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‘We don’t have a flood, we have a disaster,’ says mayor as tensions rise in High River, Alberta

HIGH RIVER, Alta. – Alberta has a message for those in the town of High River who have been hit hardest by the flooding: people who refuse to obey a mandatory evacuation order for the town are making a bad situation worse.

As many as 300 people who didn’t leave when ordered to do so last week were adding to the stress of trying to get the town of 13,000 back on its feet. They were discovered as RCMP and soldiers did a door-to-door search of 3,337 homes.

LOCAL COVERAGE: Mayor of High River appeals for remaining residents to leave their homes

Mayor Emile Blokland says his town has experience a full-fledged disaster and it’s not safe to open up the community, and likened the situation to 2011 wildfires in Slave Lake, Alberta where hundreds of homes were destroyed.

WATCH: High River remains a concern as Alberta emergency officials update flood situation (June 25)

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Just over three hundred people were found still in their homes, and RCMP say two women had to be rescued – one by boat, and another by a light armoured vehicle.

Specialized dive teams from Saskatchewan, along with a water rescue team from B.C., as well as two RCMP flood specialists from Manitoba have been brought in to help.

“The situation within the community is not safe and we encourage those citizens to comply with the order. They are now starting to contribute to the problem,” said Dave Galea of the Alberta Emergency Management Agency.

RELATED: High River resident arrested for allegedly wielding knife in front of police

He said first responders were faced with having to help those who stayed behind instead of checking homes and buildings to see if they are safe to occupy.

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WATCH: Jill Croteau reports from High River on Monday evening

“They are running out of supplies. They have been isolated in the town for a number of days now, so water to drink, food supplies (are an issue),” said Galea. “If first responders that are present in the community have to resupply them, then that takes them away from the focus of making things right.

MORE: Ottawa’s disaster relief fund – what’s covered and what’s not

“It is also a point of friction between the residents who have evacuated and those who are staying in their homes.”

WATCH: Victim from High River remembered. Nancy Hixt reports.

Provincial officials said 80 per cent of the town remained without services and the waste-water treatment plant wasn’t working — two reasons police continue to keep people out.

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Galea acknowledged people who are getting angry because they haven’t been allowed to go back to even see their homes since the order went out last Thursday as the Highwood River burst its banks.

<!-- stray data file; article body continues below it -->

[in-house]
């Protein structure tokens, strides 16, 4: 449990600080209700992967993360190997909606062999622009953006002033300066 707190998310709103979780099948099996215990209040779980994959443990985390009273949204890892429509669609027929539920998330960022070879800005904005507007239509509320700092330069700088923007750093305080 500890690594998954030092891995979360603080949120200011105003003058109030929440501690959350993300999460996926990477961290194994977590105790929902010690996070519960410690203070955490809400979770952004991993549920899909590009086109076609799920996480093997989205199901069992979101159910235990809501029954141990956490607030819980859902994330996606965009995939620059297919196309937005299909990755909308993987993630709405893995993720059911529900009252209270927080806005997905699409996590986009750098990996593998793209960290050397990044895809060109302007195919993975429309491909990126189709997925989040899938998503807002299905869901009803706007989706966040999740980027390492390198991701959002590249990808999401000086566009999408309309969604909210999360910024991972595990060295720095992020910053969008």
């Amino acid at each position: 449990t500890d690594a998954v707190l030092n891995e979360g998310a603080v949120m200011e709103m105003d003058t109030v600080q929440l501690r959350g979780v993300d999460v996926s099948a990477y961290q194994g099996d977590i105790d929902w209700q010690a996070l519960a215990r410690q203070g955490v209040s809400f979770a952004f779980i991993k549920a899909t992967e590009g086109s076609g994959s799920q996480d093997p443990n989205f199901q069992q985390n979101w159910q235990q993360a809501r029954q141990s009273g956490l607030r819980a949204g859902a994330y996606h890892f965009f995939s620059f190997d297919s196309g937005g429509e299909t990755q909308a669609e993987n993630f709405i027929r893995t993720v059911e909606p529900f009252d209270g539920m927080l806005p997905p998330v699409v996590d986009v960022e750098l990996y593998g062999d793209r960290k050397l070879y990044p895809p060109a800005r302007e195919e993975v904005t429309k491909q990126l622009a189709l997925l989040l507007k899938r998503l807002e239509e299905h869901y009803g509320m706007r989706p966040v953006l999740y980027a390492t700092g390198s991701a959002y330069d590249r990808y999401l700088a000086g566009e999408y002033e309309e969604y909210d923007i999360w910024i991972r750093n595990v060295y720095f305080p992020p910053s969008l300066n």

MORE: Scientist on Alberta floods: ‘We should have seen this coming months ago’ 

“There is great frustration that is frankly understandable. People have been out of their homes for awhile. But the water has not receded to the point where (crews) can safely inspect all of the homes.

“It is going to take a number of days to be able to determine what is safe to re-enter and what is not safe.”

Police said two women in High River had to be rescued. One was picked up by boat and the other by a Canadian Forces light armoured vehicle. Both women, police said, had indicated their situations were becoming “quite desperate” and appeared to be very distraught.

Sympathy fading

Municipal Affairs Minister Doug Griffiths said Monday he has little sympathy for those who remained behind.

“I’m not and the community will not direct … time, energy and resources for those who refuse to leave,” said a visibly angry Griffiths. “If they care about their community and the people in it, they need to leave.”

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High River’s mayor was also standing firm.

“Everyone has a reason why they want to be back in the community, but the logistics of making that happen are enormous, because we can’t let people into the community unescorted,” said Emile Blokland.

But Provincial Opposition leader, Danielle Smith, who lives in High River, said it’s time to let people back, primarily to areas that weren’t seriously damaged and are safe.

“Get people back into the town and do it today or in the next couple of days,” Smith told The Canadian Press.

Defying evacuation orders

She said much of the town was untouched by the flood. She was actually in High River for four days after the flood helping rescue pets. She worked through the emergency operations centre under a pass that let her come and go from the community.

She said she understands the frustration of the displaced population.

“People are at their wits end and I can understand why. We have medical doctors now saying we have to start getting into those homes so they can be cleaned up otherwise we have a bigger problem,” she said.

“You let that still water stay there with three days of heat cooking it, you’re going to end up seeing mold and mildew going up the walls.”

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Raw video: High River flooding

With files from Tamara Elliott and Patricia Kozicka 

Note: This story has been updated from an earlier version that used files from The Canadian Press that erroneously reported Opposition Wildrose Leader Danielle Smith had said she had defied an evacuation order in High River. The Wildrose says Smith was working through the emergency operations centre on a pass that let her come and go from the community and has not been staying at her house there. 

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